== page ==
Thanks to this thread, I've found something approaching my desired BRDF
The code is similar to the ones that Chris_F and I posted earlier in the thread:
http://pastebin.com/m7NLvtWk  updated [/edit]
Following Disney's example, I've got minimum number of parameters with sensible ranges:
Color -- Used as diffuse color for non-metals, or specular color (F0) for metals.
Specular [0-1] -- The F0 param. From 0.0 to 0.5 are non-metals, with 0.5 being around diamond level shininess. 0.5 to 1.0 are impure metal to pure metal.
Roughness X/Y [0-1] -- 0 is perfectly flat, 0.5 is a lambertian level of roughness, 0.5 to 1.0 are super rough surfaces that appear quite flat and get some diffuse rim highlights.
FacetAngle [0-2Pi] -- rotates the tangent space / roughness X/Y axis. Even though it's an angle parameter, this can be baked into two [-1 to 1] sin(a)/cos(a) parameters.
Retroreflective [0-1] -- bends the specular lobe back towards the light source.
Isotropic (bool) -- if true, sets roughness Y to equal roughness X as an optimization.
These are all lit by a spotlight behind the camera:
The diffuse model is based loosely on a very cheap approximation of Oren-Nayer mixed with the below energy conversation for flat surfaces.
The Retroreflective param works with anisotropy,
but does change very slightly with the isotropic bool on/off, and also changes very slightly with helmholtz reciprocity... I've made some small error with it obviously  fixed the bug, everything obeys reciprocity now, and the output matches the optimized isotropic code-path when both roughnesses are equal[/edit].
It's pretty expensive though, so I might go with something simpler like what Chris posted earlier (lerping from one distribution to another), unless I find a really good use-case for anisotropic retroreflectors.
I've been having an issue with different Cook-Torrance geometry terms though - most of these BRDF's are modulated by NdotV in some way, with the assumption that this can't be negative, else the fragment wouldn't be visible. However, in actual game scenes, this assumption doesn't hold! Simply picture a cube that's had normals generated without hard-edges / with every face in the same smoothing group (or alternatively, picture a sphere that's been LOD'ed super-aggressively into a cube - same thing). In this case there's a huge number of fragments where NdotV will be negative, but simply cutting off the lighting for these fragments looks really unnatural.
To get around these unnatural cut-offs in my game scenes, I've simply scaled/biased NdotV (and NdotL to maintain reciprocity) into the 0-1 range right before doing the specular calculations, which produces a "wrapped geometry term", instead of one that becomes zero at the horizon...
Has anyone else dealt with this issue?
If your triangles are covering less than 16 pixels, you aren't fully utilizing the rasterizer and you are overshading.
Yeah, the way current GPU's work, sub-pixel sized triangles really should be avoided. On my last game, implementing mesh LODs (which reduced the vertex/triangle count with distance) gave us a huge performance boost in the pixel shader, due to larger triangles being rasterized/shaded more efficiently.
This performance issue can be somewhat mitigated with deferred rendering, as most of your shading is done in screen-space, not directly after rasterization, but you've still got the shimmering quality issue anyway.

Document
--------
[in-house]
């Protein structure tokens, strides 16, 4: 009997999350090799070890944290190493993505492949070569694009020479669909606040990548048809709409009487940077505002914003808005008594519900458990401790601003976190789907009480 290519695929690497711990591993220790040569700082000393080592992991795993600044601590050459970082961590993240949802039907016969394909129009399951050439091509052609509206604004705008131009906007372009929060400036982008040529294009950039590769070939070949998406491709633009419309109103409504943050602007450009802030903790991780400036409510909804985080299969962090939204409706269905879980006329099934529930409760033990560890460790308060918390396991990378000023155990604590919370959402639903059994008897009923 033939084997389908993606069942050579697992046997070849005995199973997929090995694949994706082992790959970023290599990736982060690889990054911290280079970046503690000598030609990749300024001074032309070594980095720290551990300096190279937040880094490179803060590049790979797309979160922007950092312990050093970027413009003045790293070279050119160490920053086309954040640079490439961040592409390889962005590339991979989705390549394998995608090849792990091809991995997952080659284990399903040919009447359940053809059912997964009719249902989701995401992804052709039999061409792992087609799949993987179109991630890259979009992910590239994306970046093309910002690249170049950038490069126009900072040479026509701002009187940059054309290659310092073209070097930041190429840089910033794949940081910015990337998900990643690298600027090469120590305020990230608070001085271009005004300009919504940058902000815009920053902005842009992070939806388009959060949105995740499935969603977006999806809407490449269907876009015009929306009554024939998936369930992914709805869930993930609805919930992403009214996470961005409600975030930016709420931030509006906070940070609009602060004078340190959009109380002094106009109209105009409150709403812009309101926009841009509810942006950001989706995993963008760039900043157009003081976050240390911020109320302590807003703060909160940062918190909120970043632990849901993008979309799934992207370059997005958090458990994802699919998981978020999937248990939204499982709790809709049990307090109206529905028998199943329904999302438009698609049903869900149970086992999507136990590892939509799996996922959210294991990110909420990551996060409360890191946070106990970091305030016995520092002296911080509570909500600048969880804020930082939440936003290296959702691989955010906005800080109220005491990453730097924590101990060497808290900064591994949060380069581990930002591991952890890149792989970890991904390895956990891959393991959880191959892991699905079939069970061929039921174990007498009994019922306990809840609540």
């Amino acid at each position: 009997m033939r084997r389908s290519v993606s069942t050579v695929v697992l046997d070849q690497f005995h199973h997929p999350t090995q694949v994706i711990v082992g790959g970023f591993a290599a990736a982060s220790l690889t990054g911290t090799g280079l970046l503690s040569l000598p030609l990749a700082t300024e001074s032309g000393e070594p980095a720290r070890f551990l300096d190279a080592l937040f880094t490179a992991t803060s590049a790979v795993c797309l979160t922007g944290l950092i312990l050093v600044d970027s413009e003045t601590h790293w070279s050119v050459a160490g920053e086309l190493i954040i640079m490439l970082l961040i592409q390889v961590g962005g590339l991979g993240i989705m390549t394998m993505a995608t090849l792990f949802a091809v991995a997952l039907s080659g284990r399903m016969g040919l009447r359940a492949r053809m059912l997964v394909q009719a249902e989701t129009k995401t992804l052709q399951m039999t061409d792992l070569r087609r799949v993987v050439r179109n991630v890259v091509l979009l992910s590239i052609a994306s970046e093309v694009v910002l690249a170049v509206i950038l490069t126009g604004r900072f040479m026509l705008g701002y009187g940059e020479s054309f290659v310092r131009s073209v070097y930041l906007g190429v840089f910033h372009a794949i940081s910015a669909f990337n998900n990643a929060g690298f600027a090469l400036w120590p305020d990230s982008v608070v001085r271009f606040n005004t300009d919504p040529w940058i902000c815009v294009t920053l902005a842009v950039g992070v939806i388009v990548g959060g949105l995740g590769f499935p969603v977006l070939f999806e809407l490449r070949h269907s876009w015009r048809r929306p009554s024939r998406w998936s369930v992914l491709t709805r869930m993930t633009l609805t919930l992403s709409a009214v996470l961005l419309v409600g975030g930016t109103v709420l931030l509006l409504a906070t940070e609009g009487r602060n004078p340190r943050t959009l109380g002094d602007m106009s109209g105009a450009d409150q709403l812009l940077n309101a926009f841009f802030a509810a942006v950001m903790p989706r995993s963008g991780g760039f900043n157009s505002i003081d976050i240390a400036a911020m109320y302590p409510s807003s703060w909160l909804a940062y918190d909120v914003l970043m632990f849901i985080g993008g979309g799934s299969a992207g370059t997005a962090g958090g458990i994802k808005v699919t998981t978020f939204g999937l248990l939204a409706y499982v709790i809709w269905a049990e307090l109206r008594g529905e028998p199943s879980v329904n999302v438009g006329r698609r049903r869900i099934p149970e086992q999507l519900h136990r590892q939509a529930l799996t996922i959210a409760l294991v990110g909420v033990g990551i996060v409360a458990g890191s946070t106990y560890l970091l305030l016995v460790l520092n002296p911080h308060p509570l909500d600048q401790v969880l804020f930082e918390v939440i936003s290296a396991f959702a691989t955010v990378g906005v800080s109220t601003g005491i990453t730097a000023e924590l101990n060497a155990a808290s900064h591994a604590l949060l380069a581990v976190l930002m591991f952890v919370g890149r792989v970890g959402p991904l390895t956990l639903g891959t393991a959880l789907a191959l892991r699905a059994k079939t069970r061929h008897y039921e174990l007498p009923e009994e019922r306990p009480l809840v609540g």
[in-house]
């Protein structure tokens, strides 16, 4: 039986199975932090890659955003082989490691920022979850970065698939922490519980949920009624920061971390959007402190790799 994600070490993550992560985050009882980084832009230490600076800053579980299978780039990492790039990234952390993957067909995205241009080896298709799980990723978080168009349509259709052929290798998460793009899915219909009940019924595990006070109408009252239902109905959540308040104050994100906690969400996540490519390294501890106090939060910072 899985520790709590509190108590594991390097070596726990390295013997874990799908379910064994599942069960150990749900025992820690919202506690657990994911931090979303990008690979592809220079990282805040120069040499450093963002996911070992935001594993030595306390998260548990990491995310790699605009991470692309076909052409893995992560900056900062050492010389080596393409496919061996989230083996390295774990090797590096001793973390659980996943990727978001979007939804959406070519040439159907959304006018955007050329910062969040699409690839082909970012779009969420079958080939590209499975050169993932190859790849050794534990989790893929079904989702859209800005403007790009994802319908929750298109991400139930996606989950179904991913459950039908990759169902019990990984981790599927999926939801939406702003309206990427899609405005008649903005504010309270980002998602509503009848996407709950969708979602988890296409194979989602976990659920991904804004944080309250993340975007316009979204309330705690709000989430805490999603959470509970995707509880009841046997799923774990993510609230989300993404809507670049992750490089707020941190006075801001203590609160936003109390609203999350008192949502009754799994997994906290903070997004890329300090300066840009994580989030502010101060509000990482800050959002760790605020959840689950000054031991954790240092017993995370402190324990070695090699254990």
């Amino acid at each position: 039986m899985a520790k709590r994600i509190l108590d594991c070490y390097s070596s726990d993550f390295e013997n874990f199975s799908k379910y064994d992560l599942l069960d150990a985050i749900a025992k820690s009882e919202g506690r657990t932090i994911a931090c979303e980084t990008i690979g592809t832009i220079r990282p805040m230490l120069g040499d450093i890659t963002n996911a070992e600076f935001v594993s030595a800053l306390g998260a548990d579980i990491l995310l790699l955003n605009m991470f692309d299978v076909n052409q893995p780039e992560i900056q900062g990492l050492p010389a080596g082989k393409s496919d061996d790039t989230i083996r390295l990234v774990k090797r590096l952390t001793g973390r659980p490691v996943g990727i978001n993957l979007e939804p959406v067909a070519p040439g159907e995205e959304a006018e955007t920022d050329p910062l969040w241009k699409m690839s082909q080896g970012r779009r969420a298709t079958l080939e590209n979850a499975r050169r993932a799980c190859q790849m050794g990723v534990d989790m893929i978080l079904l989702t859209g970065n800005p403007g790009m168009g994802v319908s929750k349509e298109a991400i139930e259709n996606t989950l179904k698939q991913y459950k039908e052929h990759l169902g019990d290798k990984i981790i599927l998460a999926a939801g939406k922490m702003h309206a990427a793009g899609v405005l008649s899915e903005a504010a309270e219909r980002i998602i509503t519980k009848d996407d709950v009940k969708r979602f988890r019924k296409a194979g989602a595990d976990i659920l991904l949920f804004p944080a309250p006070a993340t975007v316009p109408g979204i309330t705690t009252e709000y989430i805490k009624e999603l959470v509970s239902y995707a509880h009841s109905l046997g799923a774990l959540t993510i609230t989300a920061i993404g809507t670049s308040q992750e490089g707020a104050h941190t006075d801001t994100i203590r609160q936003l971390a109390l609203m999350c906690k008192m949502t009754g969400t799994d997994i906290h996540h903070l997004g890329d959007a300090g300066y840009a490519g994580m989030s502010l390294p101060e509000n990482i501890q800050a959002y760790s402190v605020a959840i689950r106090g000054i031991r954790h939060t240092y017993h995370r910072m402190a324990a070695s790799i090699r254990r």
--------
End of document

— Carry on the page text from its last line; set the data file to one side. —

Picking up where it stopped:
I'm guessing we'll need some new hardware support, or have to wait for everyone to start re-implementing the rasterizer in compute shaders, before we see another giant leap in anti-aliasing, closer to something like what REYES does.
I guess that's the problem. The thing is that it should include the view direction as well, since fresnel's law applies as well, when the light is scattering out of the surface to the viewer's direction and not just when light is scattering into the surface.
Any physics textbook will tell you that you can use Fresnel's law for this, and it won't include the viewer's location at all!
Just take a look at section 5.3 in http://disney-animation.s3.amazonaws.com/library/s2012_pbs_disney_brdf_notes_v2.pdf
Their diffuse model is applying their modified fresnel 2 times, once for the view direction and once for the light direction.
Thanks, this was the key to my failure to understand reciprocity...
Once the light has refracted into the perfectly smooth lambertian diffuser (according to NdotL), it's evenly spread over the hemisphere, but the amount of that re-emitted energy that actually escapes towards the viewer does depend on NdotV.
Adding both of these factors does allow you to apply the Fresnel term to a perfectly smooth Lambertian surface and maintain reciprocity...
For anyone interested, a perfectly flat Lambertian surface is quite a bit darker at glancing angles than just the normal NdotL falloff that we see.
//NdotL not included:
float lambert = 1/PI;
float refractedIn = 1-pow(1-dot( N,L), 5);//schlick's approximation of fresnel
float refractedOut = 1-pow(1-dot(N,V), 5);
return vec3( lambert * refractedIn * refractedOut );
However, this model assumes that any of the about-to-be-re-emitted energy that reflects off the surface/air barrier, is absorbed into the surface and lost, meaning the properties of the surface have changed from my original thought experiment. Though at this point I'm happy enough to imagine that there probably is a formula to calculate how much of this internally-reflected energy there is, and what it's extra contribition to the BRDF should be, in such a way that reciprocity is maintained.
Edited by Hodgman, 01 March 2013 - 07:24 AM.